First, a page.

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USW President Gerard testifies before Senate committee on stagnant economy

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United Steelworkers (USW) International President Leo Gerard today told the U.S. Senate Committee on Commerce, Science and Transportation on Wednesday that U.S. manufacturing and the nation’s defense industries are in critical condition and must be revived to ensure national security.

Speaking for the USW, the AFL-CIO and its affiliate unions, Gerard called for immediate action with strategic and employment linked policies, investments, and incentives to revitalize a manufacturing base that lost some six million jobs and 57,000 manufacturing facilities between 1998 and 2010, the USW said in a statement released after Gerard’s testimony.

“The American economy remains fragile and uncertainty reigns,” Gerard said. “Unemployment, underemployment, wage stagnation, foreclosures all paint a grim picture of an economy still struggling to recover. For American manufacturing communities, this recession has been just one more big wave of economic tsunamis that have devastated workers, employers, and communities.”

Calling erosion of America’s manufacturing base a “clear and present danger,” Gerard told the committee that the health of manufacturing and the nation’s defense industries are inextricably linked. “They are in critical condition” he said.

“We believe that the decade long decline of the American manufacturing base is a crisis that has undermined our economic security and is a direct threat to our national security,” Gerard testified. “The question before us is, what has happened to that prosperity and security and what must we do to strengthen the nation’s industrial base?”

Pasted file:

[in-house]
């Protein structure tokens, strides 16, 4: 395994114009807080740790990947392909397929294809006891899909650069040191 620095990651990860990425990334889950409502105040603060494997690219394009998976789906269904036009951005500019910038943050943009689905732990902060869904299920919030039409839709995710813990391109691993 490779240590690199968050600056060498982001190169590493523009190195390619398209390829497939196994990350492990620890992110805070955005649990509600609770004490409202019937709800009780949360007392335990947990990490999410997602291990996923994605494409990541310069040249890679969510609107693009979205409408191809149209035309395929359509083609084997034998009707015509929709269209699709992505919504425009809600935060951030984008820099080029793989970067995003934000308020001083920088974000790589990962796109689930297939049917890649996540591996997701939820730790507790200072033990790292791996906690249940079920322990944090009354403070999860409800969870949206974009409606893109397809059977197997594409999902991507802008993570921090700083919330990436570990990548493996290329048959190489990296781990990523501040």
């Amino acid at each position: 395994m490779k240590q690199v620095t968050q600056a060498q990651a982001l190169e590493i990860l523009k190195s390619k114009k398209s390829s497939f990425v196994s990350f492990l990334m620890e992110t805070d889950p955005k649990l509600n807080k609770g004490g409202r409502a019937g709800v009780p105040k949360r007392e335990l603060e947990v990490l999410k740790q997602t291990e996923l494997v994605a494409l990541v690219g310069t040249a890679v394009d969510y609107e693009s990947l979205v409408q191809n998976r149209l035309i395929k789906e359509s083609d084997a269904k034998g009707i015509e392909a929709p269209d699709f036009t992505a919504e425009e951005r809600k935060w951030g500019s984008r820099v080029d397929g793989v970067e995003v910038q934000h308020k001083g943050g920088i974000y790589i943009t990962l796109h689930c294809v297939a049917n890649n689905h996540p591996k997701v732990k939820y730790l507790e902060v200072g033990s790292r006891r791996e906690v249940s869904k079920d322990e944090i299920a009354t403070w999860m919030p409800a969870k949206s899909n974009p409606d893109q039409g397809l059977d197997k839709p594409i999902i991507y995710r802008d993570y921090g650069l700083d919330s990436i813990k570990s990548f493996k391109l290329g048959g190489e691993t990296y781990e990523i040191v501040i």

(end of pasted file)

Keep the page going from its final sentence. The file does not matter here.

Gerard cited a new AFL-CIO report entitled Manufacturing Insecurity: America’s Manufacturing Crisis and the Erosion of the U.S. Defense Industrial Base. The report, submitted to the committee in support of Gerard’s testimony, is available at www.aflcio.org/manufacturing

“The report outlines a continuous weakening in manufacturing-value output, acceleration in manufacturing’s steady decline as a share of U.S. gross domestic product (GDP), stagnant and even negative growth for the first time in seven decades in industrial capacity and capacity utilization,” the USW said.

“In addition, there is the shocking growth of trade deficits and import penetration that have led to the loss of millions of U.S. jobs,” Gerard said. “Increasingly, our nation’s corporations are picking up stake and moving their production overseas, scouring the globe for the lowest cost location to produce—in the short term—no matter what the long-term cost to our economy and our people.”

Gerard’s complete testimony is available at www.usw.org

 

Posted 5/12/2011

 

 

 

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